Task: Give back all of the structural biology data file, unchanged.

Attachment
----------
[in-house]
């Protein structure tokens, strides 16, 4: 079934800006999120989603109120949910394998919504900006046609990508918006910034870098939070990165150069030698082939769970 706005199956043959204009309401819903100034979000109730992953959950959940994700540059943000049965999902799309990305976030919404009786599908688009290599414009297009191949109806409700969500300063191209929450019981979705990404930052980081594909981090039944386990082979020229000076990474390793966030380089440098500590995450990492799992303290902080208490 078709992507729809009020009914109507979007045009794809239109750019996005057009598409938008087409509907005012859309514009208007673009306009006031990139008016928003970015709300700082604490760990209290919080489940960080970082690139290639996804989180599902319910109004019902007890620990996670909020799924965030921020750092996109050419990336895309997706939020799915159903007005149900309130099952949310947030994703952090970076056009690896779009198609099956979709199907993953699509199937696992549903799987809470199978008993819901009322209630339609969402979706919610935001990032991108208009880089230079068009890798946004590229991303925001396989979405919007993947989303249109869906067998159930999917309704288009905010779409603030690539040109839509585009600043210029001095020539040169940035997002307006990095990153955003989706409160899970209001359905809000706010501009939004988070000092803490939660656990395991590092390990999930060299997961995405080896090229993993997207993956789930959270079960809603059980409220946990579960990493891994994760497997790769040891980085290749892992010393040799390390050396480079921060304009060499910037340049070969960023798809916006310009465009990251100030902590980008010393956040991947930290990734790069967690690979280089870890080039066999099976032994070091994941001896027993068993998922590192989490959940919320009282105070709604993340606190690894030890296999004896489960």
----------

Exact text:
[in-house]
């Protein structure tokens, strides 16, 4: 079934800006999120989603109120949910394998919504900006046609990508918006910034870098939070990165150069030698082939769970 706005199956043959204009309401819903100034979000109730992953959950959940994700540059943000049965999902799309990305976030919404009786599908688009290599414009297009191949109806409700969500300063191209929450019981979705990404930052980081594909981090039944386990082979020229000076990474390793966030380089440098500590995450990492799992303290902080208490 078709992507729809009020009914109507979007045009794809239109750019996005057009598409938008087409509907005012859309514009208007673009306009006031990139008016928003970015709300700082604490760990209290919080489940960080970082690139290639996804989180599902319910109004019902007890620990996670909020799924965030921020750092996109050419990336895309997706939020799915159903007005149900309130099952949310947030994703952090970076056009690896779009198609099956979709199907993953699509199937696992549903799987809470199978008993819901009322209630339609969402979706919610935001990032991108208009880089230079068009890798946004590229991303925001396989979405919007993947989303249109869906067998159930999917309704288009905010779409603030690539040109839509585009600043210029001095020539040169940035997002307006990095990153955003989706409160899970209001359905809000706010501009939004988070000092803490939660656990395991590092390990999930060299997961995405080896090229993993997207993956789930959270079960809603059980409220946990579960990493891994994760497997790769040891980085290749892992010393040799390390050396480079921060304009060499910037340049070969960023798809916006310009465009990251100030902590980008010393956040991947930290990734790069967690690979280089870890080039066999099976032994070091994941001896027993068993998922590192989490959940919320009282105070709604993340606190690894030890296999004896489960």